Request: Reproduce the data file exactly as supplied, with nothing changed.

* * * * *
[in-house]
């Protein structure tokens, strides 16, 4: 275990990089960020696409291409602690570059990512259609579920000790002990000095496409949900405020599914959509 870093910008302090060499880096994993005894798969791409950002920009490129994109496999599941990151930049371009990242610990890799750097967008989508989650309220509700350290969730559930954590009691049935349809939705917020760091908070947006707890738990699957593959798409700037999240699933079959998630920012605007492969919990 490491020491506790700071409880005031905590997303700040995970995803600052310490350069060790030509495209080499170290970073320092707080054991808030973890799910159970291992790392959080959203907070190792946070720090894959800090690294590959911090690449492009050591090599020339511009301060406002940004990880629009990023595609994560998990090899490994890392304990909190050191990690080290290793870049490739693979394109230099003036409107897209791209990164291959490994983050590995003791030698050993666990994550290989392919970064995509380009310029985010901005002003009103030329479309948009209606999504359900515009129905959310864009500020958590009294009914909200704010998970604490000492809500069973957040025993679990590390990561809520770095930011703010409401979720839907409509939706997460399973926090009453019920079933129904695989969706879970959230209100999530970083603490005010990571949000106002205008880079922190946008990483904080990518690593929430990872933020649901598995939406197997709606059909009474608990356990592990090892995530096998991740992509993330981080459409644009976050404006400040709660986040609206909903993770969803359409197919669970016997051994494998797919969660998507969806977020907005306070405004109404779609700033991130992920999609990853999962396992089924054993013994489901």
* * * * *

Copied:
[in-house]
């Protein structure tokens, strides 16, 4: 275990990089960020696409291409602690570059990512259609579920000790002990000095496409949900405020599914959509 870093910008302090060499880096994993005894798969791409950002920009490129994109496999599941990151930049371009990242610990890799750097967008989508989650309220509700350290969730559930954590009691049935349809939705917020760091908070947006707890738990699957593959798409700037999240699933079959998630920012605007492969919990 490491020491506790700071409880005031905590997303700040995970995803600052310490350069060790030509495209080499170290970073320092707080054991808030973890799910159970291992790392959080959203907070190792946070720090894959800090690294590959911090690449492009050591090599020339511009301060406002940004990880629009990023595609994560998990090899490994890392304990909190050191990690080290290793870049490739693979394109230099003036409107897209791209990164291959490994983050590995003791030698050993666990994550290989392919970064995509380009310029985010901005002003009103030329479309948009209606999504359900515009129905959310864009500020958590009294009914909200704010998970604490000492809500069973957040025993679990590390990561809520770095930011703010409401979720839907409509939706997460399973926090009453019920079933129904695989969706879970959230209100999530970083603490005010990571949000106002205008880079922190946008990483904080990518690593929430990872933020649901598995939406197997709606059909009474608990356990592990090892995530096998991740992509993330981080459409644009976050404006400040709660986040609206909903993770969803359409197919669970016997051994494998797919969660998507969806977020907005306070405004109404779609700033991130992920999609990853999962396992089924054993013994489901």